Then, we quit using it for awhile.
Spelling fell by the wayside near the end of my burnout year. Then, we started using Trail Guide to Learning. It includes spelling and I wanted to start out using the complete program, just like it was laid out.
I like the way that Trail Guide approaches spelling. It’s integrated with the curriculum and is presented in a way that makes sense with words grouped by concepts, such as word families or similar digraphs. It’s a very effective method of teaching spelling…for a typical learner.
I only have one of those. My other two kids are dyslexic.
When Josh was diagnosed last spring, one of the things his clinician noted in his report was that Josh needed to be taught spelling explicitly – in a very detailed, step-by-step manner.
I knew that All About Spelling was developed with dyslexic kids in mind, based on the Orton-Gillingham methods, which are highly regarded in the dyslexic community. So last July, as we prepared to begin working with Tori, our therapist from Lexercise, I asked if she would look at the two spelling programs I was considering – All About Spelling being one of them – and give me her opinion on which would be best for Josh.
After looking at All About Spelling, she told me that it looked like it was straight out of Orton-Gillingham. It was very reassuring to me to hear that from someone who is actually familiar with those methods.
After talking with Tori, I decided to start back at the beginning of Level 2 because the scope and sequence of that level meshed well with the order she was going to be introducing concepts in Josh’s therapy, which makes for great reinforcement.
(On a related note: I’ve also noticed that the phonemic awareness concepts that were taught in Level 1 are very similar to those that Josh practices in his therapy games each week.)
The letter tiles that are such a huge part of All About Spelling are part of what makes it perfect for a dyslexic kid, I think. It sounds like such a simple concept, but it’s hugely beneficial to Josh (and Megan) to be able to move the letter tiles around as he’s figuring out how to spell different words. The fact that the consonants are blue and the vowels are red is a helpful visual tool, as well. As more concepts are introduced, those tiles are also color-coded in various ways.
The syllable tags are great, too, because they’ve helped to reinforce concepts that he’s working on in therapy – open/closed syllable, r-controlled vowels, and vowel-consonant-e syllables are all concepts he’s been working on these last few months.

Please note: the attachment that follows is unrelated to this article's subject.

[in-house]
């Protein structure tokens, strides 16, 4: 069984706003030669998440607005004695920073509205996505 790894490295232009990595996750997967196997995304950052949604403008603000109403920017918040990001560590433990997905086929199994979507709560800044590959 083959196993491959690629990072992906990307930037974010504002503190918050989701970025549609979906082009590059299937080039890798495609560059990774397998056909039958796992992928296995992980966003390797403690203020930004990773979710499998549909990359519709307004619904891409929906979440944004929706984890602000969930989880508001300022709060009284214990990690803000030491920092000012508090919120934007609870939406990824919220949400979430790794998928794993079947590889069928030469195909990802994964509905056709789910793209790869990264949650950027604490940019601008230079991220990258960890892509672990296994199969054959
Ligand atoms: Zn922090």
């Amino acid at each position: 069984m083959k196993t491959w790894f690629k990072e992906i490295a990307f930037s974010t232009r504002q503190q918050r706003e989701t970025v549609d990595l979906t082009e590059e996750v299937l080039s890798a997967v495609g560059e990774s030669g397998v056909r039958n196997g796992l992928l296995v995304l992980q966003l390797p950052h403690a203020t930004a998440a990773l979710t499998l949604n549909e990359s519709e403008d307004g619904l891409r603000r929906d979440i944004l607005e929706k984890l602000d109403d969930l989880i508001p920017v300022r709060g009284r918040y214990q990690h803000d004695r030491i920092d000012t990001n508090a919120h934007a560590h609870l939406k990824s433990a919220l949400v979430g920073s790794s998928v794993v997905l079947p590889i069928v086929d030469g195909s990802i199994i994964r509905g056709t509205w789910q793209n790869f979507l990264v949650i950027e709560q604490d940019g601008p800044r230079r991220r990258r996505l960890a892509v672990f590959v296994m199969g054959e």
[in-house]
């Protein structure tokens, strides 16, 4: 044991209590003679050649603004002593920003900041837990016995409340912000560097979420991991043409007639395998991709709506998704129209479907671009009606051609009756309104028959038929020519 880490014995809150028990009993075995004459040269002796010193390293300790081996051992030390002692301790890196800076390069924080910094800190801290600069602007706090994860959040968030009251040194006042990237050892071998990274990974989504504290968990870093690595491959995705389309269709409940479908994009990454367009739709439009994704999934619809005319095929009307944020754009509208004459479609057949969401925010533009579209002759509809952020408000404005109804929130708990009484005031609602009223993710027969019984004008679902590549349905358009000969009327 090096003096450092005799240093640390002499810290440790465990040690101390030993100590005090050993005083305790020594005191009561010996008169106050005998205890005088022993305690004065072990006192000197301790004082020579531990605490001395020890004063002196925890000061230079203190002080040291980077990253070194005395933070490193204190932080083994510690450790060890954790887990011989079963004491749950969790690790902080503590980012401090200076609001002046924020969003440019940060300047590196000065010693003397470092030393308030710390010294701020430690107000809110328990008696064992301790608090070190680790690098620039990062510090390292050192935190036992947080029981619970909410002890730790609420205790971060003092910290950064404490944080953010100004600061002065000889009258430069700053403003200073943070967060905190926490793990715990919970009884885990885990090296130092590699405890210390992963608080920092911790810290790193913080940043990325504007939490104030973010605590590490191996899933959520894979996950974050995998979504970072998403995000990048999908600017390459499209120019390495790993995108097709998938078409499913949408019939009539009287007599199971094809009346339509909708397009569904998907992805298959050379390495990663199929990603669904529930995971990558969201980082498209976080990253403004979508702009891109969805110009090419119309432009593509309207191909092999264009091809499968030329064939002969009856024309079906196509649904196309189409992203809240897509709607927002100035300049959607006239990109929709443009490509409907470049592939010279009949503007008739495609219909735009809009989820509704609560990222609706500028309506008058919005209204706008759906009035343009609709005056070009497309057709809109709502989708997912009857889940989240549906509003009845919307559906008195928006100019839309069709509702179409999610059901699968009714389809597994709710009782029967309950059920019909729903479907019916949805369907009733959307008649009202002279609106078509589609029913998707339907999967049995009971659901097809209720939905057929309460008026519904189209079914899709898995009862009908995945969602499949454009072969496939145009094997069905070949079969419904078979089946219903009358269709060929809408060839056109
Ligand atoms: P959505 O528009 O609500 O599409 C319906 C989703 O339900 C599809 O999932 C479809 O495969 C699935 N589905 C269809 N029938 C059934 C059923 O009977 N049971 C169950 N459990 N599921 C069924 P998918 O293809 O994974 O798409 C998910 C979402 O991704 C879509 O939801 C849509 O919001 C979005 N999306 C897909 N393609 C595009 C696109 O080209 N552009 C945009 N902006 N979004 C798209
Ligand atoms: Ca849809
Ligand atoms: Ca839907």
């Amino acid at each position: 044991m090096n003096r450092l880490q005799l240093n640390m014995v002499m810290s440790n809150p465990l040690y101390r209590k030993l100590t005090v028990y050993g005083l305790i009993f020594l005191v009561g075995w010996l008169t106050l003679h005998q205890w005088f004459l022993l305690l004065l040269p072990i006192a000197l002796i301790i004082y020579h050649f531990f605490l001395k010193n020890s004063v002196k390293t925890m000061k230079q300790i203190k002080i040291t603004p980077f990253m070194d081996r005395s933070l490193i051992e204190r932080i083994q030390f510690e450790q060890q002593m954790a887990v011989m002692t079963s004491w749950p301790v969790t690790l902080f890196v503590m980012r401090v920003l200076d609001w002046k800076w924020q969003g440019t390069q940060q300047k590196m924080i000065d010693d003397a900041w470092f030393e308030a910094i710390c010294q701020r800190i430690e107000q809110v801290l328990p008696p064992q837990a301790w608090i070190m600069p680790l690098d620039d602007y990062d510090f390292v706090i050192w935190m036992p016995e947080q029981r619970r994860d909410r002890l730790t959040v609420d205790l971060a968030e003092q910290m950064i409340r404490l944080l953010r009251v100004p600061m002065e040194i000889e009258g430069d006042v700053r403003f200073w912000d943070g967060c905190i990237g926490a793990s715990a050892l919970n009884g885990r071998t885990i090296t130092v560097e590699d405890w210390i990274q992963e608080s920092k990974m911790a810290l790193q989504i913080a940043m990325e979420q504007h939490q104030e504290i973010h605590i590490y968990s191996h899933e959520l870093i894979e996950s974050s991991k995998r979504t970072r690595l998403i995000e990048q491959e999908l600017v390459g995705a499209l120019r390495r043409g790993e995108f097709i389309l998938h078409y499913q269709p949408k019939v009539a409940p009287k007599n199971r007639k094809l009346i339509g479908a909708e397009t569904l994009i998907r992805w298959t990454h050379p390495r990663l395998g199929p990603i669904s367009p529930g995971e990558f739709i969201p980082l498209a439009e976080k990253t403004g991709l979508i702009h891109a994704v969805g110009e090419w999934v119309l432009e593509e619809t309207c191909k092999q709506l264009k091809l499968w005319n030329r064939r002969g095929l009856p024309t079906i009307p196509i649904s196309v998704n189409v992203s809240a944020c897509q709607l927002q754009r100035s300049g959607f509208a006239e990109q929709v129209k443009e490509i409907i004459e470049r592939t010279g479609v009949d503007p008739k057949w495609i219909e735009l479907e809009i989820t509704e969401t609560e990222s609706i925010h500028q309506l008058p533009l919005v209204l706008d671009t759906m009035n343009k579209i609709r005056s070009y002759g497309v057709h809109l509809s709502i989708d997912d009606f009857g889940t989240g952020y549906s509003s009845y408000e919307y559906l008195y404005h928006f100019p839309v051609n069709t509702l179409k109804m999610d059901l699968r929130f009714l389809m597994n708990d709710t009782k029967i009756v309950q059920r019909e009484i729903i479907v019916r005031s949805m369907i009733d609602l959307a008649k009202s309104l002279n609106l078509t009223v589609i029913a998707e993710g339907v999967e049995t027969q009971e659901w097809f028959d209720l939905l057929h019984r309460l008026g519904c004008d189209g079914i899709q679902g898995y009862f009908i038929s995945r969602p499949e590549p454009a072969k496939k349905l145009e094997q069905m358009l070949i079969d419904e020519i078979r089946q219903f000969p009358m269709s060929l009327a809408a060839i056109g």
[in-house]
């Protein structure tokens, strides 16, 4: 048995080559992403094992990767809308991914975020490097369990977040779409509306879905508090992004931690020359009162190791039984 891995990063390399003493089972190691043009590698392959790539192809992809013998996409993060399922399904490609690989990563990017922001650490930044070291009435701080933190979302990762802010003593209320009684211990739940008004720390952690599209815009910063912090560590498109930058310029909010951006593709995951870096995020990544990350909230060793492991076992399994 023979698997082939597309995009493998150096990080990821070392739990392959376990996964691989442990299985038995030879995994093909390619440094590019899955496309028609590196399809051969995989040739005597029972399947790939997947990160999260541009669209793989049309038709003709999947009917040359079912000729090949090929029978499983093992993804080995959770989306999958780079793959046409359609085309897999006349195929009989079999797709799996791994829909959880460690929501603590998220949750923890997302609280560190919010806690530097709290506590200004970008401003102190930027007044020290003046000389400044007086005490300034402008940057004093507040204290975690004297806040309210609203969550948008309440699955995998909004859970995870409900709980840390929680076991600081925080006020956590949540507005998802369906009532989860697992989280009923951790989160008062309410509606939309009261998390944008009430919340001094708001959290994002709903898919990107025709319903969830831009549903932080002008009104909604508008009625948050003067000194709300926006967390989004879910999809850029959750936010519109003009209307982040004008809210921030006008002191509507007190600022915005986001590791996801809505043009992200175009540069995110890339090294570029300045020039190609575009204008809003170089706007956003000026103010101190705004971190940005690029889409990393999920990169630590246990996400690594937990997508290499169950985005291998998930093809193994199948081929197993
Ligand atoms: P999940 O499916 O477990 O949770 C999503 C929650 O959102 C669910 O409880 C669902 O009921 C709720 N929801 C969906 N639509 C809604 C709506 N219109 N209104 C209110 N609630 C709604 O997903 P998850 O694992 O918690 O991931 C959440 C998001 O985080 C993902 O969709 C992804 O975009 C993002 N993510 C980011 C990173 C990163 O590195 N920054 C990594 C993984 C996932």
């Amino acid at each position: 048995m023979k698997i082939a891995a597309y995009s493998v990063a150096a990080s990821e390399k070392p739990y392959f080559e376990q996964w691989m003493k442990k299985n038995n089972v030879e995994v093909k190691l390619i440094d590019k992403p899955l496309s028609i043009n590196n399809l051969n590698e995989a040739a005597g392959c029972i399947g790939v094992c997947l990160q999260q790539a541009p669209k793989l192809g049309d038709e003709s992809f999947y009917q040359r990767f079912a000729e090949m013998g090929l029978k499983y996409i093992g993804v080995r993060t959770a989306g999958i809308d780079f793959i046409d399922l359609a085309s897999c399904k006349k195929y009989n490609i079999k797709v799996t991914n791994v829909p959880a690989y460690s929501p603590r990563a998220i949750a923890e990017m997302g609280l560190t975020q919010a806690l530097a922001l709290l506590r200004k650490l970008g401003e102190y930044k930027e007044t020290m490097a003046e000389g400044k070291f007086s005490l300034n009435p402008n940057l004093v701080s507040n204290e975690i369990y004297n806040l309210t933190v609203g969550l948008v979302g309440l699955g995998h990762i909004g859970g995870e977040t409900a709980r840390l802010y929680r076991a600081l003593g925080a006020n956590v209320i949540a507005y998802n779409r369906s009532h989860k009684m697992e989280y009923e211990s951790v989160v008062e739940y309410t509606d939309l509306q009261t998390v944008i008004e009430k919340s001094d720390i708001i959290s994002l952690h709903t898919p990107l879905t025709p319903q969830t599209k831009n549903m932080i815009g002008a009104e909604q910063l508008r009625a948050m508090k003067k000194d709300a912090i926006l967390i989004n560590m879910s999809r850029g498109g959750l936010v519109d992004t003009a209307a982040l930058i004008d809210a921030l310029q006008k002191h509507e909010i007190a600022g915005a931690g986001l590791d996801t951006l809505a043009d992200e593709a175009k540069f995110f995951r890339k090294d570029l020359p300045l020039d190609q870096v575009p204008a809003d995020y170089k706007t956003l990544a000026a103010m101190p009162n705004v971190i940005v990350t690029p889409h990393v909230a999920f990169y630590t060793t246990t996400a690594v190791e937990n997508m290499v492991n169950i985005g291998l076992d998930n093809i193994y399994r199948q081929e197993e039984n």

It’s not just Josh who’s benefiting, either. Megan is a great reader, but not the best speller. She seems to have something against vowels. She’d prefer to spell with just consonants.
(Does it bug you as much as it does me that we have to hang our white board vertically, rather than horizontally, meaning that our AAS letter tiles won’t fit across the top of the board? It’s one of the drawbacks of our home’s unique floor plan – we don’t have much wall space in our dining room.)
All About Spelling is a mastery-based program with cyclical review. You work on a concept until the student has it and move on, always reviewing previously learned concepts. They make it super-easy, too. Each level comes with a kit of perforated cards. There are four card types:
- Key (spelling rules and concepts, basically)
There is a card for each sound, phonogram, spelling rule, and spelling word that the students learn. Each card is then sorted in one of three ways:
- Review (daily practice)
- Mastered (occasional review)
- Future lessons
These can either be stored in an index file box behind the cardstock dividers that come with each level or, for long-term use and storage, you can purchase the Spelling Review Box and laminated dividers (or they come with the Deluxe Interactive Kit). The spelling box has room for each card in all seven levels of All About Spelling…and it has little foam spacers to fill up the empty spots when you’re just starting out.
It’s been slow going for us, but that’s okay. Just this week, Josh has to do a 15 minute writing sample for Tori. The first couple of times I read through it, I was a little disappointed at the spelling mistakes I saw. Then, I started noticing the words he spelled correctly. I realized that some of the concepts that Tori, All About Spelling, and I have been pounding in his head are starting to stick. It’s exciting to see those spelling concepts finally starting to become second nature to Josh.
Yes, we’ve still got some work to do and maybe reading and spelling will never be Josh’s areas of strength, but I’m starting to have confidence that he is beginning to master the concepts and learn the tools that will help him to be successful in those areas.
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Kris Bales is a newly-retired homeschool mom and the quirky, Christ-following, painfully honest founder (and former owner) of Weird, Unsocialized Homeschoolers. She has a pretty serious addiction to sweet tea and Words with Friends. Kris and her husband of over 30 years are parents to three amazing homeschool grads. They share their home with three dogs, two cats, a ball python, a bearded dragon, and seven birds.